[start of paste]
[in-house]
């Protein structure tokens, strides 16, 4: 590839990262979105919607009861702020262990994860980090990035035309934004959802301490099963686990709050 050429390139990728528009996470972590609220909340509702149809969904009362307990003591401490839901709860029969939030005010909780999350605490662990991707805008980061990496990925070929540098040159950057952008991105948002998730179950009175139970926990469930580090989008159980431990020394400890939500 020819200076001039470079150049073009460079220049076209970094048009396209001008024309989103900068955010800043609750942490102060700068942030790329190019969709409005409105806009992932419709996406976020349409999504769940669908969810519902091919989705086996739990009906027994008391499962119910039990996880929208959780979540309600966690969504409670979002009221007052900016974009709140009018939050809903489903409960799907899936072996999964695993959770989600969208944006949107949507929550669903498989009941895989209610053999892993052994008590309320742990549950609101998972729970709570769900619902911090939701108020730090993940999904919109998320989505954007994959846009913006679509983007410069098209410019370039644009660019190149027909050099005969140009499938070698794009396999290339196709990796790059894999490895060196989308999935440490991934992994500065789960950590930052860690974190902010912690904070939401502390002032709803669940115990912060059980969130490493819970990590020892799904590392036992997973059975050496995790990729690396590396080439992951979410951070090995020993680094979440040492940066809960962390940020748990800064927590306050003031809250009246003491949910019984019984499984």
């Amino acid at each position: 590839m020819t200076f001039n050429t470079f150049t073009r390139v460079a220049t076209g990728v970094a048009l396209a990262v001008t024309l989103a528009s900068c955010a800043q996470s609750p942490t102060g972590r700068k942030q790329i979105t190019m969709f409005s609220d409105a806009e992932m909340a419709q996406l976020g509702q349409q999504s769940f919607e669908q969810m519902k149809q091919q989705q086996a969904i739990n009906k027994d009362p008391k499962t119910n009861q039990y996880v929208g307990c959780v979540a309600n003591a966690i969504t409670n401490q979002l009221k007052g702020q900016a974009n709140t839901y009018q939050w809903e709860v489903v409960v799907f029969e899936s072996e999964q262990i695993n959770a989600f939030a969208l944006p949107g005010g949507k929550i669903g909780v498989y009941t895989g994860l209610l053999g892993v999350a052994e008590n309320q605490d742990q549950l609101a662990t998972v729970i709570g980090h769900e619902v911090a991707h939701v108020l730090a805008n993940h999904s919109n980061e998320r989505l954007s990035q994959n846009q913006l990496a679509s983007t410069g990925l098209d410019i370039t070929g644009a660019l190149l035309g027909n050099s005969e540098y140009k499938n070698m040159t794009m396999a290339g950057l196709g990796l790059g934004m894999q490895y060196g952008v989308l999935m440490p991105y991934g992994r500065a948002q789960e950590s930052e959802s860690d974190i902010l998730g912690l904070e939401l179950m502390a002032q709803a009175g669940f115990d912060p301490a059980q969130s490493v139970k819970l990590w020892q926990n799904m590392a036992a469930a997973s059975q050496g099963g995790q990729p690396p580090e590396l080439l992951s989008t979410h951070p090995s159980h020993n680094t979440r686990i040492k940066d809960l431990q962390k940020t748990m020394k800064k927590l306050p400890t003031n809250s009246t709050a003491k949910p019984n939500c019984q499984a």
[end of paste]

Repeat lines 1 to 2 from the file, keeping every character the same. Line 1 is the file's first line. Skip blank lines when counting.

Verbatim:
[in-house]
């Protein structure tokens, strides 16, 4: 590839990262979105919607009861702020262990994860980090990035035309934004959802301490099963686990709050 050429390139990728528009996470972590609220909340509702149809969904009362307990003591401490839901709860029969939030005010909780999350605490662990991707805008980061990496990925070929540098040159950057952008991105948002998730179950009175139970926990469930580090989008159980431990020394400890939500 020819200076001039470079150049073009460079220049076209970094048009396209001008024309989103900068955010800043609750942490102060700068942030790329190019969709409005409105806009992932419709996406976020349409999504769940669908969810519902091919989705086996739990009906027994008391499962119910039990996880929208959780979540309600966690969504409670979002009221007052900016974009709140009018939050809903489903409960799907899936072996999964695993959770989600969208944006949107949507929550669903498989009941895989209610053999892993052994008590309320742990549950609101998972729970709570769900619902911090939701108020730090993940999904919109998320989505954007994959846009913006679509983007410069098209410019370039644009660019190149027909050099005969140009499938070698794009396999290339196709990796790059894999490895060196989308999935440490991934992994500065789960950590930052860690974190902010912690904070939401502390002032709803669940115990912060059980969130490493819970990590020892799904590392036992997973059975050496995790990729690396590396080439992951979410951070090995020993680094979440040492940066809960962390940020748990800064927590306050003031809250009246003491949910019984019984499984």